BB&T Washington Writer

WASHINGTON – The FDA is set to receive a modest budget increase in fiscal 2007, about 4%, according to President George Bush’s proposed budget unveiled early last month. While that isn’t much, it is substantially better than the proverbial piece of coal coming to the National Institutes of Health (Bethesda, Maryland) in the form of a zero increase.

In both cases, the budget indicates for FY07 a clear belt-tightening effort in federal spending for the medical sciences. The FDA is scheduled to get $1.95 billion in the new budget, representing a $71 million increase over the current fiscal year. The total comprises about $1.5 billion in budget authority and $402 million in industry user fees.

The proposed FDA budget is a small slice of the total projected for its parent agency, the Department of Health and Human Services, for which the president proposed a $58 billion increase to $698 billion. Characterizing the proposed spending plan as “fiscally responsible,” HHS Secretary Mike Leavitt said it “represents a hopeful agenda for the coming fiscal year.”

Included in the FDA’s enhanced appropriation is funding for medical product safety ($6.43 million), the Critical Path for Personalized Medicine Initiative ($5.94 million), and pandemic preparedness ($30.49 million). Of the spending for medical product safety, $3.96 million of the increase is for improvements in monitoring drug safety and a little under $2.48 million for a program to involve surveillance of human tissues that can transmit disease.

In its summary, the FDA designated no increases for postmarket surveillance of medical devices, a program that the Center for Devices and Radiological Health said it would be beefing up. It cited $7.42 million in funding supporting the continuing collection of user fees under the Medical Device User Fee and Modernization Act and Animal Drugs User Fee Act. Altogether, it cited an increase of $20.17 million for increases in all categories of user fees.

The FDA said it also is proposing two new man-datory user fees: $22 million for “reinspection and other FDA follow-up work” after a manufacturer fails to meet Good Manufacturing Practices requirements; and some $3.54 million for issuing food and animal feed expert certificates.

Andrew von Eschenbach, acting commissioner of the FDA, said the budget “strengthens the FDA’s vital mission of advancing medical and other health-promoting products while protecting the public.”

The FDA’s Office of Drug Safety is slated for $4 million in funding growth to $39 million. Leavitt called safe and effective drugs “a treasure to the American public,” and the increase in safety resources is earmarked for modernizing the Adverse Event Reporting System and coordinating drug usage databases currently maintained by the Centers for Medicare and Medicaid Services with the FDA’s safety watches.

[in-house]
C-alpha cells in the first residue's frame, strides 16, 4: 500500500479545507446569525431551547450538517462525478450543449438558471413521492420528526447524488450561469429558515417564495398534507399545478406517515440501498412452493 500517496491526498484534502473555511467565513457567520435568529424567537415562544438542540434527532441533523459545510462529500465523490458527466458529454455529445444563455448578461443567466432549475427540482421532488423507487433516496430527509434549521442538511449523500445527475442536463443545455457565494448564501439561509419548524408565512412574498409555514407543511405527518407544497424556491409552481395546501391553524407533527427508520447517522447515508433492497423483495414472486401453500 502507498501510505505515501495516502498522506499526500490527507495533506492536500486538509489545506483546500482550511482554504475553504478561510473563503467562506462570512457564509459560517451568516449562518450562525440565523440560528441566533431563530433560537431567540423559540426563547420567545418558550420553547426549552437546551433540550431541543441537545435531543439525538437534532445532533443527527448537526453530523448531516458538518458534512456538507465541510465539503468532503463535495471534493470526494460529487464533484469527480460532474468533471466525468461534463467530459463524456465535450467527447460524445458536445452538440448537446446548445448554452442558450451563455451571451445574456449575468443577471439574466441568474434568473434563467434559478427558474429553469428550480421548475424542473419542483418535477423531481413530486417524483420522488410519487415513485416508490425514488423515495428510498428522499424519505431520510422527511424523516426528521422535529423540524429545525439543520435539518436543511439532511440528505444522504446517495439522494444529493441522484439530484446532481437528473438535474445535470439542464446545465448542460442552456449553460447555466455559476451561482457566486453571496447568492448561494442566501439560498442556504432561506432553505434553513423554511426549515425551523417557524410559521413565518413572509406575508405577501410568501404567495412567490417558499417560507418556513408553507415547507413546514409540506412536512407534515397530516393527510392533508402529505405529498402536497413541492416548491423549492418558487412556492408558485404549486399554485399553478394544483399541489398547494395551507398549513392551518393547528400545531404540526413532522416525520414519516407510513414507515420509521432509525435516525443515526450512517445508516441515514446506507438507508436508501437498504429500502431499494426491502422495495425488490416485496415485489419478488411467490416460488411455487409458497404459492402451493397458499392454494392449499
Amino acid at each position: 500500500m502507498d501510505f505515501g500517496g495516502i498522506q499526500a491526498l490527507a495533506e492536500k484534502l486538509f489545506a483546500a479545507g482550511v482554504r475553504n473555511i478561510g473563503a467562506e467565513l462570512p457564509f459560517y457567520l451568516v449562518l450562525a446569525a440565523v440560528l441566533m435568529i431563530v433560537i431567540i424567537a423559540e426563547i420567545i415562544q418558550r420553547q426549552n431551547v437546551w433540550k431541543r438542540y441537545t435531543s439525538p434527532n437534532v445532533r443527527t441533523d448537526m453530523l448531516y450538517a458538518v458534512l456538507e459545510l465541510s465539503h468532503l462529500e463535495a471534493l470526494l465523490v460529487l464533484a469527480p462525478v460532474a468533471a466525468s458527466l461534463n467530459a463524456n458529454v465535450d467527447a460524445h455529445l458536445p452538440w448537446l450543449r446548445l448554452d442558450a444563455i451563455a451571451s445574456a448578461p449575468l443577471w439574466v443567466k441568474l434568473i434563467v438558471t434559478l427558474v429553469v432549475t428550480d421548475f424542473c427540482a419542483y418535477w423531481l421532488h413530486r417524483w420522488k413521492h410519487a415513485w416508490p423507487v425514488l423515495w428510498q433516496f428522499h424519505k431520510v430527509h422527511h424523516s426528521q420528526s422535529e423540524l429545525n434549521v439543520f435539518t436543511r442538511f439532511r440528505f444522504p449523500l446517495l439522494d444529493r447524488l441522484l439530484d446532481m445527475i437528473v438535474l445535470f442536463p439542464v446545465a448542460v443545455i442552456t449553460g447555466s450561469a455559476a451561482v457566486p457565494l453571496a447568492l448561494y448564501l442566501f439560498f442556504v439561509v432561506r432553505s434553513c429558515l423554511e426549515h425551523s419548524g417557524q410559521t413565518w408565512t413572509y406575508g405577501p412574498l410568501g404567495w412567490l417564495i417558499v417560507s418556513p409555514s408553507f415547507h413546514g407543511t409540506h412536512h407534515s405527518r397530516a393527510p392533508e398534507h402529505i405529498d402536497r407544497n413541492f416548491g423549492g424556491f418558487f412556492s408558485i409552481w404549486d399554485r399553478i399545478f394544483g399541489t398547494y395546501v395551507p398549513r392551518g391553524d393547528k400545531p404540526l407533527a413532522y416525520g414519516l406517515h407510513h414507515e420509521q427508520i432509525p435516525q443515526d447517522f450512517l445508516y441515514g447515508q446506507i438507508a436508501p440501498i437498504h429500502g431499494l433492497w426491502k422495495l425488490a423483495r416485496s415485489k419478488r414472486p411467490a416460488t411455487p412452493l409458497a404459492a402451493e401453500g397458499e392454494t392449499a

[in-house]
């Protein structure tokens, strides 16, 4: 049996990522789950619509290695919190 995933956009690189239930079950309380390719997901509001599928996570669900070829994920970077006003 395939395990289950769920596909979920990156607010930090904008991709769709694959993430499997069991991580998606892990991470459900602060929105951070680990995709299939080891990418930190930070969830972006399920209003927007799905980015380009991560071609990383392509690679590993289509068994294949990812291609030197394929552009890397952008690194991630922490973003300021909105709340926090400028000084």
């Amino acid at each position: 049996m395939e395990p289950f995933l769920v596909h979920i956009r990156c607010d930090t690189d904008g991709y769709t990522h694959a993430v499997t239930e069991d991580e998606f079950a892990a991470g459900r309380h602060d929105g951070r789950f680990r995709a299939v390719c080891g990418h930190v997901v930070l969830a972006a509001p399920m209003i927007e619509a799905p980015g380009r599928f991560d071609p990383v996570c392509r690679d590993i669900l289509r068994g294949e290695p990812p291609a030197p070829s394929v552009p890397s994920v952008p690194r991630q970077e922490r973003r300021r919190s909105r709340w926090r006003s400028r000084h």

Compared to increases going to the FDA, other HHS components face budget cuts. Notably, funding for the National Institutes of Health will remain flat at $28.6 billion. “We had to make some hard choices,” Leavitt conceded.

Funding for the NIH includes cuts across all but one of its member institutes, the National Institute of Allergy and Infectious Diseases, slated for a $12 million increase to nearly $4.4 billion. The most highly funded component of the NIH, the National Cancer Institute, is scheduled for a $40 million cut to less than $4.8 billion, and the National Heart, Lung and Blood Institute is facing a $21 million cut to $2.9 billion.

Other proposed reductions drew immediate critical responses. The American Diabetes Association (Alexandria, Virginia) noted an $11 million reduction for the National Institute of Diabetes & Digestive & Kidney Diseases and a $20 million reduction for chronic disease prevention at the Centers for Disease Control and Prevention (Atlanta), cuts that it said would hamper efforts to curb the increase in diabetes. “By any measure, diabetes is a disease that requires grant federal attention, and yet the Administration’s response is to weaken the federal resources need to fight this national epidemic,” the statement said.

And the American Heart Association (Dallas) said that failures to increase funding to the NIH and CDC had put the fight against heart disease and stroke on the “back burner.” It specifically noted termination of an automated external defibrillator program of the Health Resources and Services Administration, “even though communities with aggressive AED placement plans have achieved survival rates from sudden cardiac arrest as high as 40%.”

Among the notable increases in the budget, the NIH’s Office of the Director has been tabbed for a $140 million budget increase to $668 million. Also slated for increased spending is the research agency’s Genes, Environment and Health Initiative, for which the budget expands funds by $49 million to $68 million.

Leavitt concluded that the proposed spending for HHS is consistent with administration goals of moderating increases as part of a larger effort to lower the federal deficit and cut it in half by 2009. But critics charged that the president’s overall budget proposal would do the opposite, deepening the deficit. The 2007 fiscal year begins Oct. 1.

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